Leading a University in Exile

In podcast interview, rector of European Humanities University discusses an institution banned from the country it was created to help.
December 7, 2010

The European Humanities University may be unique in the world in that it operates today completely as a university in exile.

EHU was founded in Minsk, Belarus, in 1992, during the initial post-Soviet period. The university was led by educators convinced that existing universities couldn't be reformed and that the humanities and social sciences needed to embrace a Western commitment to critical thinking and to full academic freedom. The university taught a full range of humanities subjects, including some, such as theology and American studies, that were new to Belarus. Various governments, as well as the Soros Foundation, provided key financial support.

Anatoli Mikhailov, a scholar of German philosophy, is the rector and over time, the authorities in Belarus clashed with him and his board, resisting the idea of a college independent of the government. The university was forced to close in 2004, but was able to open again in 2006 in Vilnius, Lithuania, where the government granted the university the rights of a private institution.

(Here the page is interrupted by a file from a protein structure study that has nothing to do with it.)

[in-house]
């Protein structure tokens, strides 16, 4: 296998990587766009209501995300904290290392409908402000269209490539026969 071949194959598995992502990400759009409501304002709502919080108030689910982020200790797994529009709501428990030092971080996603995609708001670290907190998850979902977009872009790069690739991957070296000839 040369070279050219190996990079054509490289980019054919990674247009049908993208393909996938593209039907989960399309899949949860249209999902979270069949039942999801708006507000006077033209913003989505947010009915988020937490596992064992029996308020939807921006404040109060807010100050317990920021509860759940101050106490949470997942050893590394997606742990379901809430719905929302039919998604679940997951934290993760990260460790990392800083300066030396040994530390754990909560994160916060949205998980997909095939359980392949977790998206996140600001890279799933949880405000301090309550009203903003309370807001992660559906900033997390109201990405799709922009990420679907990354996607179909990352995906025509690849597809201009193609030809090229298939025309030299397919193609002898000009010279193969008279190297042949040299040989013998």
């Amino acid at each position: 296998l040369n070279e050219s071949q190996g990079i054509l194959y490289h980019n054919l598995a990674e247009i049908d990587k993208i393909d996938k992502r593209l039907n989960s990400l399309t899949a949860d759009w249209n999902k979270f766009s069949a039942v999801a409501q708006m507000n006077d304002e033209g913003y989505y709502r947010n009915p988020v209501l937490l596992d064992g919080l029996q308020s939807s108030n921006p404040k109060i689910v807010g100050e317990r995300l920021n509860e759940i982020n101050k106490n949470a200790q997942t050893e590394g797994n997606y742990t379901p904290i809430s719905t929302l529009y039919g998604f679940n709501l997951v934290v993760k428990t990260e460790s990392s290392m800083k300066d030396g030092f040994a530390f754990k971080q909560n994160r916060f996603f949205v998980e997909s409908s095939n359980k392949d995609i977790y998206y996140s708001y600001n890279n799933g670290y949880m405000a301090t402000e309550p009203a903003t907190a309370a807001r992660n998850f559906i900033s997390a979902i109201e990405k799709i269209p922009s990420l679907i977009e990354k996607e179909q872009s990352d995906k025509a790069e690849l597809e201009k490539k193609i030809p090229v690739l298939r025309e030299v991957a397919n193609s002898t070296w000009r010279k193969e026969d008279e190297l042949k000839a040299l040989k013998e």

Mikhailov visited Inside Higher Ed last week while in Washington for a board meeting and discussed the current state of his institution. He said that the experience of EHU suggests that the "rosy illusions" of many about creating civil society in the former Soviet Union need adjusting. He believes more than ever that many of the institutions that existed in the Soviet era are "ideologically corrupt" and incapable of teaching the humanities.

While the university has found stability outside of Belarus, it remains committed to its country of origin. Many faculty live in Belarus and travel to Vilnius to teach. Most of the students at the university (about 600 bachelor's students and 200 master's students) are from Belarus, even though they are uncertain what to expect if they return home. The university has created "an education bubble" in which the education is consistent with the rest of Europe, Mikhailov said. And for the foreseeable future, he said, the university plans to continue doing so from Vilnius.

The podcast interview may be found here.


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